Almost a week ago to date, FTC chairman Jim Liebowitz exclaimed, ““At the FTC, Rachel from Cardholder Services is public enemy number one. We’re cracking down on illegal robocalls by bringing law enforcement actions and pursuing technical solutions to the problem.” Well, it seems the FTC has made good on that promise, shutting down five companies in Arizona and Florida deemed responsible for millions of these calls. The agency estimates that the five companies raked in roughly $30 million via the robo-call operation and said similar telemarketing scams in United States take in upwards of $100 million. 

Call it a small victory as the war against Robo-Callers wages on – The FTC has smoked Rachel and her cohorts out of their scamming foxhole. Being a witness, but not a victim, I've received these calls from “Rachel” and the “Cardholder services” collective, offering the allure of lower credit card interest rates. Victims of the VoIP scam calls have reportedly relinquished (individually) as much as a few hundred dollars to $3000, reeled in by a money-back guarantee. Unsurprisingly, consumers who received pretty much nothing and later complained to the companies found it difficult, if not impossible, to get their money back, according to the FTC.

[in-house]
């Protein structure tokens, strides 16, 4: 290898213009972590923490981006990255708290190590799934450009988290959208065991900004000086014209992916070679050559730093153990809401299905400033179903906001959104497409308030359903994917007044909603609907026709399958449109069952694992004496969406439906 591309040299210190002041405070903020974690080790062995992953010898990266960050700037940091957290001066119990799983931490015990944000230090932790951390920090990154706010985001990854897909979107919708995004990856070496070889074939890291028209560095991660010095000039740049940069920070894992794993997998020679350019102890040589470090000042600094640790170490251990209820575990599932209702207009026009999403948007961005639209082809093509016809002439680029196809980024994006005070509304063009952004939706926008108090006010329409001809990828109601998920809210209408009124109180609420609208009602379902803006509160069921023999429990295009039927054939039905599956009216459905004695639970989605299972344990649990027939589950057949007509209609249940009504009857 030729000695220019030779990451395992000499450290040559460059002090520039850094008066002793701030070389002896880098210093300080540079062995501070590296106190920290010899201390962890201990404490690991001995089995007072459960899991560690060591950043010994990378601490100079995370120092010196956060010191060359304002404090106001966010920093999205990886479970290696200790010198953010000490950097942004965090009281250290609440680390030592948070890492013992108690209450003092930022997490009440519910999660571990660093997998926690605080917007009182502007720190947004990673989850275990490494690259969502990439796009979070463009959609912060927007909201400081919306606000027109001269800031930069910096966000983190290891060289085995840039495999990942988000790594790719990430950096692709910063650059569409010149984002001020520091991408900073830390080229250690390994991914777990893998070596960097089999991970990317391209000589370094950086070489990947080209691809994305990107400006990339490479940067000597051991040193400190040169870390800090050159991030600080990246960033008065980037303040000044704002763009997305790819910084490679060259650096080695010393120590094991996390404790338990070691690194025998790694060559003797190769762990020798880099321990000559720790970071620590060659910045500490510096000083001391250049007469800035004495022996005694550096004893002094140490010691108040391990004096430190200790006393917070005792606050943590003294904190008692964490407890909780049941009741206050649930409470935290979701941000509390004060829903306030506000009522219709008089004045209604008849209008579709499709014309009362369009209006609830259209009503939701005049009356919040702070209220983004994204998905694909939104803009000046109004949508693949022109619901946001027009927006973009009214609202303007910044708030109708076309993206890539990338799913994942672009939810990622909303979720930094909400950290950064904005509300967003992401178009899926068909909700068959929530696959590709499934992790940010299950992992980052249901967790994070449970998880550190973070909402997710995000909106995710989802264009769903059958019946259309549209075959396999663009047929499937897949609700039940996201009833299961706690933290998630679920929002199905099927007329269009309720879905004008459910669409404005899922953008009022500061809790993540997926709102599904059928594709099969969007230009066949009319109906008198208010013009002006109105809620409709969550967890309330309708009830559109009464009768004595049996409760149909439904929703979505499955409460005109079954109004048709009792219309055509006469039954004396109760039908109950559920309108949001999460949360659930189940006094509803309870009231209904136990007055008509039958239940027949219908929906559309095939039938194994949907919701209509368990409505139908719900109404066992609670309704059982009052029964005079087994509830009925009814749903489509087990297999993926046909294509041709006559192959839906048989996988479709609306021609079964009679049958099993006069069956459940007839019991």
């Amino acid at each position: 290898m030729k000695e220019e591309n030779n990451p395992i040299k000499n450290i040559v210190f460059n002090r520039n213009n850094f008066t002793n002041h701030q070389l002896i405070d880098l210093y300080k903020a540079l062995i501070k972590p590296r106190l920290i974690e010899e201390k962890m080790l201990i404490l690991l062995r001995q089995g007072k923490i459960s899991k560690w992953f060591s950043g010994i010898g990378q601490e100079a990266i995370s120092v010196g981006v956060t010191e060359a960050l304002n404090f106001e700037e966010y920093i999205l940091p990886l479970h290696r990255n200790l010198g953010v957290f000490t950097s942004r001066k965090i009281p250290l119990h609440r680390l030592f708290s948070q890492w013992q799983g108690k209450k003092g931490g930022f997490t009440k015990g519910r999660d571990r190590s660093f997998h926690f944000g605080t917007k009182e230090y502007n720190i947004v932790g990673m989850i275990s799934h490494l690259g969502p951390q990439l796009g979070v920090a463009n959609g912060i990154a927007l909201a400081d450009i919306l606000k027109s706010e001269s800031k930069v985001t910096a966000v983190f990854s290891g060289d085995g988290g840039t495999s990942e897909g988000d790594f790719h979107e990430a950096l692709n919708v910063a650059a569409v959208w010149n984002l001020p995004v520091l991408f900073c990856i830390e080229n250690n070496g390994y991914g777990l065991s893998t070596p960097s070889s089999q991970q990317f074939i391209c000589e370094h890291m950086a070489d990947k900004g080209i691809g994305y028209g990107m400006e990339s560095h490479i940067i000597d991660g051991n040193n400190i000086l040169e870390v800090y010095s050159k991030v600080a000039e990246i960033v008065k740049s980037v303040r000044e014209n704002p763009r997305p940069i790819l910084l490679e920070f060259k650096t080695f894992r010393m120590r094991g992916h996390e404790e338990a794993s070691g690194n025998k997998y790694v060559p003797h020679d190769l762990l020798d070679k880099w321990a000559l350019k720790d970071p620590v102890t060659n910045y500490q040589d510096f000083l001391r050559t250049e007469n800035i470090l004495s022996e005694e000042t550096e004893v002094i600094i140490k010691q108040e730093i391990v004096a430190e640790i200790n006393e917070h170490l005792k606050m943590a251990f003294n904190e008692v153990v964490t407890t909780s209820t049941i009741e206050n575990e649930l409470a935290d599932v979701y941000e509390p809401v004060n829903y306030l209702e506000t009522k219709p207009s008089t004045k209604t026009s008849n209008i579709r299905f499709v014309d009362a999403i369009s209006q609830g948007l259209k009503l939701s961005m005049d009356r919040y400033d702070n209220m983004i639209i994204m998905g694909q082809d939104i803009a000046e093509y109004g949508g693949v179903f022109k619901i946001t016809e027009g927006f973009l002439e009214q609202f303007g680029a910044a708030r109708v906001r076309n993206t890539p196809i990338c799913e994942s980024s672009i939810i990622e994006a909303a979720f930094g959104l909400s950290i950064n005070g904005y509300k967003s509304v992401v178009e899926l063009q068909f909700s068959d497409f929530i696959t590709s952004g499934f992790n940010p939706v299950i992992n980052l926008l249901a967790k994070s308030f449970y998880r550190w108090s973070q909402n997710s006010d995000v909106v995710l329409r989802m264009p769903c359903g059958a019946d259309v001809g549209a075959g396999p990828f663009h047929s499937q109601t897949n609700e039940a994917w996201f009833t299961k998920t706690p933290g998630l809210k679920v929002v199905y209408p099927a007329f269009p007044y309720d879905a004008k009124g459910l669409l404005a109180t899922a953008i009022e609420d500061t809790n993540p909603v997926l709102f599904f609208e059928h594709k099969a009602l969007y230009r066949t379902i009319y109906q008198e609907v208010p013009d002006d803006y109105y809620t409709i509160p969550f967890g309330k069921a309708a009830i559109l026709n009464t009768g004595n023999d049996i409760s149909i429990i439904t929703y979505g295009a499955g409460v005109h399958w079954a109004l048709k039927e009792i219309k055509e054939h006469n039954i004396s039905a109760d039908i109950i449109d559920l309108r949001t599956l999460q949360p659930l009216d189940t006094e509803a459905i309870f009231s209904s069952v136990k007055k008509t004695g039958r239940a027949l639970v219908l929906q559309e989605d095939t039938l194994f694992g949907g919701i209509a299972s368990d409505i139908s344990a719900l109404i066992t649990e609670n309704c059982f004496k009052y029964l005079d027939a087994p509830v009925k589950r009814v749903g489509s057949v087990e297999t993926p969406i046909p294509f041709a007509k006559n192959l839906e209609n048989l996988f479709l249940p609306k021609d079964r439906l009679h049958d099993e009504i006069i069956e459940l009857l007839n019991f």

The FTC’s decisive action comes a couple of weeks after it held a daylong Robocall Summit that got together FTC staffers, digital security experts, academic researchers and phone company executives. “By deceptively pitching phony products and services such as debt reduction programs and mortgage modification scams, these bottom feeders are not only disturbing our peace… but they are also stealing our money,” Leibowitz said.

Of course, this case required some footwork, and the grand prize for the perfect solution to these scammers is still on the table. Think you have a bright idea for stopping illegal robo-calls? The FTC is offering a $50,000 prize as part of its Robocall Challenge. Develop a solution that will block illegal robocalls on landlines and/or mobile phones and can operate on a proprietary or non-proprietary device or platform. Entries can be proposed technical solutions or functional solutions and proofs of concept.

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